Ooooooh…What a disaster. Lia had been giving me feedback about how to be more efficient with my Brazilian counterparts, but I hadn’t “heard” her feedback.  I hadn’t heard it because I didn’t know how to adapt my listening techniques to her communication methods. For Lia, hierarchy was important and I was her Manager. Therefore, she found it difficult to speak to me directly, she didn’t want to seem disrespectful,  which means her feedback was very indirect, so indirect that I didn’t understand it. It just went straight over my head.

 In Lia’s eyes, the fact that I didn’t modify my communication according to her suggestions, meant that I was not interested in her opinion or in her ideas, therefore she believed I didn’t trust her. This was all mistaken of course, but that was her perspective.  What’s more, I realised that I was probably about to lose the respect and trust from the rest of my team unless I made some changes quickly.

 I hadn’t understood Lia because I had only been listening with my ears and because I was convinced that my method of getting things done was the right one.  Lia was putting far more than just words into the message she was delivering. In fact, the words she used were of little significance. Most of the significance came from her body language and the subtle hints she was giving me while smiling.  Did I think that because she smiled while giving me the hints that they were not so important or not serious? For me a smile typically means agreement. Did I not go out to lunch with her often enough and share in personal chatter enough? Maybe that would have created a level of trust with her that could have helped her open up to me differently, or in a way that I would have understood. If I had done more personal sharing, maybe I would have learnt more about her communication techniques and learnt what was feedback and what wasn’t.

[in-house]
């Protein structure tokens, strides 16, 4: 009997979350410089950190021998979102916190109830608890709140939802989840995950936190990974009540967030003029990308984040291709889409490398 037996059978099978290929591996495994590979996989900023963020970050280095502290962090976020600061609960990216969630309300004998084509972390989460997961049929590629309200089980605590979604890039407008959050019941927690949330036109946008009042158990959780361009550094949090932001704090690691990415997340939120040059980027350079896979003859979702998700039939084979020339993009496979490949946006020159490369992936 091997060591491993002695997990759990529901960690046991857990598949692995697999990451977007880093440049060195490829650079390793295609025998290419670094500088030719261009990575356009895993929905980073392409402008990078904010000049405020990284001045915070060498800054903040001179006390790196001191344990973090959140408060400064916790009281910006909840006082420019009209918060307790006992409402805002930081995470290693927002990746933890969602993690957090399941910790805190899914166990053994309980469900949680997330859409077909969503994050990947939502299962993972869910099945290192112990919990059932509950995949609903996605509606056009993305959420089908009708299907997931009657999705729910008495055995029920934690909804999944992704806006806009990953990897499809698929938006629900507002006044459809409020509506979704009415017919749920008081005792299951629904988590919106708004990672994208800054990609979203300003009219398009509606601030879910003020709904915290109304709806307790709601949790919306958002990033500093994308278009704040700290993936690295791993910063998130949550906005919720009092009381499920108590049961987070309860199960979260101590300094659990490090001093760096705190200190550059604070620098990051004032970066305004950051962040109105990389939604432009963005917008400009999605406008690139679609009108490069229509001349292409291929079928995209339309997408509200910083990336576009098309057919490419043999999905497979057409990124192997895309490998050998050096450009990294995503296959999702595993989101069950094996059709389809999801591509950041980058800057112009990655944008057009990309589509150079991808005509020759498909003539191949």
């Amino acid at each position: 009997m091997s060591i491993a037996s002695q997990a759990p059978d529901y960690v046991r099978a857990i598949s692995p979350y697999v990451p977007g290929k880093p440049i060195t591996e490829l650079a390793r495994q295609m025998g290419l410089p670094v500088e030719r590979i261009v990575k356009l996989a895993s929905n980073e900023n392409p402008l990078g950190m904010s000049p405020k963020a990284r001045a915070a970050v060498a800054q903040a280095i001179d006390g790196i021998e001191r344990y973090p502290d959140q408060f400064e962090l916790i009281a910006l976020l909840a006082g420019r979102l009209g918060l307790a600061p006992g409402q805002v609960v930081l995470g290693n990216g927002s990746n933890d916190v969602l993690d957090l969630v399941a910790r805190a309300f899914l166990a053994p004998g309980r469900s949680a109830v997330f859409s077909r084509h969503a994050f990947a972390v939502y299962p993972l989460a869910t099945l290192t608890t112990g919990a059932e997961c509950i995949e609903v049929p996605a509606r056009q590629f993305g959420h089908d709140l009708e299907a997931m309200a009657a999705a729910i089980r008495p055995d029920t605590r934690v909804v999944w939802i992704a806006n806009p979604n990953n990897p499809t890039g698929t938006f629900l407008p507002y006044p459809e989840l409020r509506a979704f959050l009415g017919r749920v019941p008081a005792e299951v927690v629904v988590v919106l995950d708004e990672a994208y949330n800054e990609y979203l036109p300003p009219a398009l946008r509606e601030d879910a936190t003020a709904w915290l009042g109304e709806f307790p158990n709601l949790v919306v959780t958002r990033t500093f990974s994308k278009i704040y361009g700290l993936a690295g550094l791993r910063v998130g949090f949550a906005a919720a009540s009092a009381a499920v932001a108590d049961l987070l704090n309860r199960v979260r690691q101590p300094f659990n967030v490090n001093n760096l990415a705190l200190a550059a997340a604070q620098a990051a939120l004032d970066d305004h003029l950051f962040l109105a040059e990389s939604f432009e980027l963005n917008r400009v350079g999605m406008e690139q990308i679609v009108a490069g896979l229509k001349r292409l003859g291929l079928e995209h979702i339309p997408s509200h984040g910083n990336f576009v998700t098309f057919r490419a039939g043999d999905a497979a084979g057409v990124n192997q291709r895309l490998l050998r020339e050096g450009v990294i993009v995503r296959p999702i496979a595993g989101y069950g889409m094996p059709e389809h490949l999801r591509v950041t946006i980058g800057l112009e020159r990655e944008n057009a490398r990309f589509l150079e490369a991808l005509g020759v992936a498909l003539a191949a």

When we work in culturally diverse teams, each one of us has a very different mindset and a different way of  seeing the world and therefore of behaving and communicating. What is respectful behaviour in one culture can seem very disrespectful in another. If we want to be inclusive and bring out the best of each one of our colleagues, irrespective of their background, we need to learn what the perspective of each one of our teammates is.  We cannot assume that just because Corporate Culture says, “This is the way we do things around here,” that each individual is going to be comfortable following that path. Inclusion means taking the time, making time, to get to know who you’re working with even though you think that lunch time chit chat or coffee machine chit chat takes you away from reaching your deadlines.

Take a look at the Chinese character below, Ting, (which means to listen). We can learn a lot about listening from our Chinese colleagues. “Ting”, is made up of 4 smaller characters, each one a component of what we should use to listen; our ears, our eyes, undivided attention and an open heart.

Feedback within Global Teams



How often are you asked by your colleagues, “Could you take a look at my presentation and tell me what you think?” This seems like a harmless task. So you take a look and say, “It looks good, maybe just change the blue border around the graph to green.”

Hmmm. What do you think has just been understood by Lila, the colleague who asked for your opinion?

a) She thinks she´s done a great job and will just change the blue border to green, or

b) She thinks you hate the whole presentation and she will be up all night to rewrite it all.